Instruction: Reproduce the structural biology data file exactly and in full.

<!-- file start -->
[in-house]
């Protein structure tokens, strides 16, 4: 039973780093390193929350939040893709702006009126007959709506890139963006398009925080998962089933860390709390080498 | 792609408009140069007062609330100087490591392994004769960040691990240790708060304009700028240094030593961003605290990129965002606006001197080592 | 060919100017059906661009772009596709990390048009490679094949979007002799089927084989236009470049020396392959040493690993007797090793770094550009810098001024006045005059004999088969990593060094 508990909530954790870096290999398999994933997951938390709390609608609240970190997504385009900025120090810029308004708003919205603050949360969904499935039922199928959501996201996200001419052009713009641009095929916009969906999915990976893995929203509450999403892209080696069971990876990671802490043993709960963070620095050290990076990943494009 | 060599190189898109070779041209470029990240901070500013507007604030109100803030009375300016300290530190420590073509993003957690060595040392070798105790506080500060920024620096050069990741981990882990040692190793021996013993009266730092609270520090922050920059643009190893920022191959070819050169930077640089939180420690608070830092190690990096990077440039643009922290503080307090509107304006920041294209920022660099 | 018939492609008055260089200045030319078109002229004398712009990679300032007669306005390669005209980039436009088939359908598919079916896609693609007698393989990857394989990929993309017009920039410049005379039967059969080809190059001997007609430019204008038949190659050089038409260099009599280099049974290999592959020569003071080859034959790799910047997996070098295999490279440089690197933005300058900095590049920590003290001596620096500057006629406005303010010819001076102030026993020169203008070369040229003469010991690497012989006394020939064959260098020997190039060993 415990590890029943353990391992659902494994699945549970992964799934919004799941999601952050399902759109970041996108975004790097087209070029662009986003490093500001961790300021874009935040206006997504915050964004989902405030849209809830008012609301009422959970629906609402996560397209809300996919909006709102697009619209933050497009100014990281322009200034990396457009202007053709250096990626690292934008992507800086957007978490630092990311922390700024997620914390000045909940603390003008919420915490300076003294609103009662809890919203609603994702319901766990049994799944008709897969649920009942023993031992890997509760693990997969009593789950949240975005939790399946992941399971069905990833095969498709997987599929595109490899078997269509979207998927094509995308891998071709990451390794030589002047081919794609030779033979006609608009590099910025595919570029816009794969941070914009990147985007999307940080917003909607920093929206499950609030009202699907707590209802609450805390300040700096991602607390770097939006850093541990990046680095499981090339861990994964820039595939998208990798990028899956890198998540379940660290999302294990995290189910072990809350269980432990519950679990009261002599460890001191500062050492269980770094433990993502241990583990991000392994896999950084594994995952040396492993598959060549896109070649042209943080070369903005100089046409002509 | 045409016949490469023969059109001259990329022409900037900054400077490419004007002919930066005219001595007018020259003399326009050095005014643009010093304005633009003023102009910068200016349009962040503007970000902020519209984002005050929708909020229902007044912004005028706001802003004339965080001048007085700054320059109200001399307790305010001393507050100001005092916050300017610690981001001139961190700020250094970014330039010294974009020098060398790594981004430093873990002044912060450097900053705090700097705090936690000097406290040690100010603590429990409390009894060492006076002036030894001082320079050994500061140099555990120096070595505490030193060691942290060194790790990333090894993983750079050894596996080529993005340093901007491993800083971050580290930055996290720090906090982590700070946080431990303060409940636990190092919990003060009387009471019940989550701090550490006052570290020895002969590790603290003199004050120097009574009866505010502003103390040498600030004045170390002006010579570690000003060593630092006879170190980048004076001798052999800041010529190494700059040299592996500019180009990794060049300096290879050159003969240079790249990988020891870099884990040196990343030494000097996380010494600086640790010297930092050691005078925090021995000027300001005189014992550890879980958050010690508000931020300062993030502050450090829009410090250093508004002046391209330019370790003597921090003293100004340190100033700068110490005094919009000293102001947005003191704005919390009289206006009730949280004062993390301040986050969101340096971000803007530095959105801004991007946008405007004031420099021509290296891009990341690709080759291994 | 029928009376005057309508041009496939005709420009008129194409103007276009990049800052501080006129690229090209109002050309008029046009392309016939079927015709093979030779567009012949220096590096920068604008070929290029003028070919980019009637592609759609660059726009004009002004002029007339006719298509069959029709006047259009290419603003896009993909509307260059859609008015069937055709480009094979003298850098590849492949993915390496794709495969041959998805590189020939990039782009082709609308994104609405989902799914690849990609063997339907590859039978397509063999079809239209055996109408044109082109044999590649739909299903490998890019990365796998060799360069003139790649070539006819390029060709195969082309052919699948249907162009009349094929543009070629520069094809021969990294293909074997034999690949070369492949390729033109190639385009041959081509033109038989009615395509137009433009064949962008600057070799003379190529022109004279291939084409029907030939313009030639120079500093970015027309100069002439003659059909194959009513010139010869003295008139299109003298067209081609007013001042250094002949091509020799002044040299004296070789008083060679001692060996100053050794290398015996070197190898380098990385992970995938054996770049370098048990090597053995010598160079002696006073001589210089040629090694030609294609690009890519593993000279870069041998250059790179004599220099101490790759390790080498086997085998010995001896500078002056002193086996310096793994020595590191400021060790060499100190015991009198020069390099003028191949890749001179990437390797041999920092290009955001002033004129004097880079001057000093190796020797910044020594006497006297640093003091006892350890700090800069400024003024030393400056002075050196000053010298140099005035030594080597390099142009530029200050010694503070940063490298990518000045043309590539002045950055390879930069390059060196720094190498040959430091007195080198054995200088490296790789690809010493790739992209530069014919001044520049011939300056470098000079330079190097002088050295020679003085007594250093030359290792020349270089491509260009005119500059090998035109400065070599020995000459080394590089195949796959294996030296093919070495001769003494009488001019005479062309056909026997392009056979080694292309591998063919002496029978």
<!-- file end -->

[in-house]
């Protein structure tokens, strides 16, 4: 039973780093390193929350939040893709702006009126007959709506890139963006398009925080998962089933860390709390080498 | 792609408009140069007062609330100087490591392994004769960040691990240790708060304009700028240094030593961003605290990129965002606006001197080592 | 060919100017059906661009772009596709990390048009490679094949979007002799089927084989236009470049020396392959040493690993007797090793770094550009810098001024006045005059004999088969990593060094 508990909530954790870096290999398999994933997951938390709390609608609240970190997504385009900025120090810029308004708003919205603050949360969904499935039922199928959501996201996200001419052009713009641009095929916009969906999915990976893995929203509450999403892209080696069971990876990671802490043993709960963070620095050290990076990943494009 | 060599190189898109070779041209470029990240901070500013507007604030109100803030009375300016300290530190420590073509993003957690060595040392070798105790506080500060920024620096050069990741981990882990040692190793021996013993009266730092609270520090922050920059643009190893920022191959070819050169930077640089939180420690608070830092190690990096990077440039643009922290503080307090509107304006920041294209920022660099 | 018939492609008055260089200045030319078109002229004398712009990679300032007669306005390669005209980039436009088939359908598919079916896609693609007698393989990857394989990929993309017009920039410049005379039967059969080809190059001997007609430019204008038949190659050089038409260099009599280099049974290999592959020569003071080859034959790799910047997996070098295999490279440089690197933005300058900095590049920590003290001596620096500057006629406005303010010819001076102030026993020169203008070369040229003469010991690497012989006394020939064959260098020997190039060993 415990590890029943353990391992659902494994699945549970992964799934919004799941999601952050399902759109970041996108975004790097087209070029662009986003490093500001961790300021874009935040206006997504915050964004989902405030849209809830008012609301009422959970629906609402996560397209809300996919909006709102697009619209933050497009100014990281322009200034990396457009202007053709250096990626690292934008992507800086957007978490630092990311922390700024997620914390000045909940603390003008919420915490300076003294609103009662809890919203609603994702319901766990049994799944008709897969649920009942023993031992890997509760693990997969009593789950949240975005939790399946992941399971069905990833095969498709997987599929595109490899078997269509979207998927094509995308891998071709990451390794030589002047081919794609030779033979006609608009590099910025595919570029816009794969941070914009990147985007999307940080917003909607920093929206499950609030009202699907707590209802609450805390300040700096991602607390770097939006850093541990990046680095499981090339861990994964820039595939998208990798990028899956890198998540379940660290999302294990995290189910072990809350269980432990519950679990009261002599460890001191500062050492269980770094433990993502241990583990991000392994896999950084594994995952040396492993598959060549896109070649042209943080070369903005100089046409002509 | 045409016949490469023969059109001259990329022409900037900054400077490419004007002919930066005219001595007018020259003399326009050095005014643009010093304005633009003023102009910068200016349009962040503007970000902020519209984002005050929708909020229902007044912004005028706001802003004339965080001048007085700054320059109200001399307790305010001393507050100001005092916050300017610690981001001139961190700020250094970014330039010294974009020098060398790594981004430093873990002044912060450097900053705090700097705090936690000097406290040690100010603590429990409390009894060492006076002036030894001082320079050994500061140099555990120096070595505490030193060691942290060194790790990333090894993983750079050894596996080529993005340093901007491993800083971050580290930055996290720090906090982590700070946080431990303060409940636990190092919990003060009387009471019940989550701090550490006052570290020895002969590790603290003199004050120097009574009866505010502003103390040498600030004045170390002006010579570690000003060593630092006879170190980048004076001798052999800041010529190494700059040299592996500019180009990794060049300096290879050159003969240079790249990988020891870099884990040196990343030494000097996380010494600086640790010297930092050691005078925090021995000027300001005189014992550890879980958050010690508000931020300062993030502050450090829009410090250093508004002046391209330019370790003597921090003293100004340190100033700068110490005094919009000293102001947005003191704005919390009289206006009730949280004062993390301040986050969101340096971000803007530095959105801004991007946008405007004031420099021509290296891009990341690709080759291994 | 029928009376005057309508041009496939005709420009008129194409103007276009990049800052501080006129690229090209109002050309008029046009392309016939079927015709093979030779567009012949220096590096920068604008070929290029003028070919980019009637592609759609660059726009004009002004002029007339006719298509069959029709006047259009290419603003896009993909509307260059859609008015069937055709480009094979003298850098590849492949993915390496794709495969041959998805590189020939990039782009082709609308994104609405989902799914690849990609063997339907590859039978397509063999079809239209055996109408044109082109044999590649739909299903490998890019990365796998060799360069003139790649070539006819390029060709195969082309052919699948249907162009009349094929543009070629520069094809021969990294293909074997034999690949070369492949390729033109190639385009041959081509033109038989009615395509137009433009064949962008600057070799003379190529022109004279291939084409029907030939313009030639120079500093970015027309100069002439003659059909194959009513010139010869003295008139299109003298067209081609007013001042250094002949091509020799002044040299004296070789008083060679001692060996100053050794290398015996070197190898380098990385992970995938054996770049370098048990090597053995010598160079002696006073001589210089040629090694030609294609690009890519593993000279870069041998250059790179004599220099101490790759390790080498086997085998010995001896500078002056002193086996310096793994020595590191400021060790060499100190015991009198020069390099003028191949890749001179990437390797041999920092290009955001002033004129004097880079001057000093190796020797910044020594006497006297640093003091006892350890700090800069400024003024030393400056002075050196000053010298140099005035030594080597390099142009530029200050010694503070940063490298990518000045043309590539002045950055390879930069390059060196720094190498040959430091007195080198054995200088490296790789690809010493790739992209530069014919001044520049011939300056470098000079330079190097002088050295020679003085007594250093030359290792020349270089491509260009005119500059090998035109400065070599020995000459080394590089195949796959294996030296093919070495001769003494009488001019005479062309056909026997392009056979080694292309591998063919002496029978």